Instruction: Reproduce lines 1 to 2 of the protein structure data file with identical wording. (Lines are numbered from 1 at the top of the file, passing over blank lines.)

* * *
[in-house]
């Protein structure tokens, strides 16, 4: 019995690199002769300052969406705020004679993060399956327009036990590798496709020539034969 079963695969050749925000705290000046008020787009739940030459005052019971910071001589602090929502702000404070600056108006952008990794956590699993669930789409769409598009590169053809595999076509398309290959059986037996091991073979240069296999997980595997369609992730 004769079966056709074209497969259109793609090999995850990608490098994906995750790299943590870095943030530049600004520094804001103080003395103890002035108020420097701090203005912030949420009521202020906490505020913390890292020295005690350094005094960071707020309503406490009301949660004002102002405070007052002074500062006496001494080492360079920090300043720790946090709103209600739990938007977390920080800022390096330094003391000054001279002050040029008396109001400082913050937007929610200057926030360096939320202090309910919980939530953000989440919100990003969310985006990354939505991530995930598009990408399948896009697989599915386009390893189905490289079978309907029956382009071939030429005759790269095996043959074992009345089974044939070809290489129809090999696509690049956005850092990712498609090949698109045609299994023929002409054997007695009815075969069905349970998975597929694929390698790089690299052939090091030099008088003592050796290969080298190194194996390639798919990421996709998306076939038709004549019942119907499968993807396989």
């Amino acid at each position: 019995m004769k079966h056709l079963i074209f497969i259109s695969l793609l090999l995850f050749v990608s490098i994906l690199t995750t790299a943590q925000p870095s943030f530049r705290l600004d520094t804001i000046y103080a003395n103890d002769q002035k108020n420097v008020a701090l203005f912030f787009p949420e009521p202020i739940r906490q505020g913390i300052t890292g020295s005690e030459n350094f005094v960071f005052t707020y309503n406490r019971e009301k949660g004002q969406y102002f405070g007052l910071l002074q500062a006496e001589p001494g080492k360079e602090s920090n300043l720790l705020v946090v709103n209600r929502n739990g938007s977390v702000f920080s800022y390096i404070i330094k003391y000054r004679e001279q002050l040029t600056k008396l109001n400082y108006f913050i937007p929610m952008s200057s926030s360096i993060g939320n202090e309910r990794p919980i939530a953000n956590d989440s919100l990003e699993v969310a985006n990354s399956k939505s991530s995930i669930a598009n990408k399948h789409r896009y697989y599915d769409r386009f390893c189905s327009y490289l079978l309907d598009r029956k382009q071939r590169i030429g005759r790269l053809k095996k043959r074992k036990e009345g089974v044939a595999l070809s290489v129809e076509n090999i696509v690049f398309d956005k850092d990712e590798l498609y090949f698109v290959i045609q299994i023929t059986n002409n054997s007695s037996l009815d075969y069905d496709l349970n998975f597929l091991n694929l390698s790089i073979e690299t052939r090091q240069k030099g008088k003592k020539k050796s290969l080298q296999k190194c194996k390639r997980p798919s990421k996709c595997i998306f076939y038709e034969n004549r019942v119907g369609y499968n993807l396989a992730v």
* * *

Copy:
[in-house]
């Protein structure tokens, strides 16, 4: 019995690199002769300052969406705020004679993060399956327009036990590798496709020539034969 079963695969050749925000705290000046008020787009739940030459005052019971910071001589602090929502702000404070600056108006952008990794956590699993669930789409769409598009590169053809595999076509398309290959059986037996091991073979240069296999997980595997369609992730 004769079966056709074209497969259109793609090999995850990608490098994906995750790299943590870095943030530049600004520094804001103080003395103890002035108020420097701090203005912030949420009521202020906490505020913390890292020295005690350094005094960071707020309503406490009301949660004002102002405070007052002074500062006496001494080492360079920090300043720790946090709103209600739990938007977390920080800022390096330094003391000054001279002050040029008396109001400082913050937007929610200057926030360096939320202090309910919980939530953000989440919100990003969310985006990354939505991530995930598009990408399948896009697989599915386009390893189905490289079978309907029956382009071939030429005759790269095996043959074992009345089974044939070809290489129809090999696509690049956005850092990712498609090949698109045609299994023929002409054997007695009815075969069905349970998975597929694929390698790089690299052939090091030099008088003592050796290969080298190194194996390639798919990421996709998306076939038709004549019942119907499968993807396989």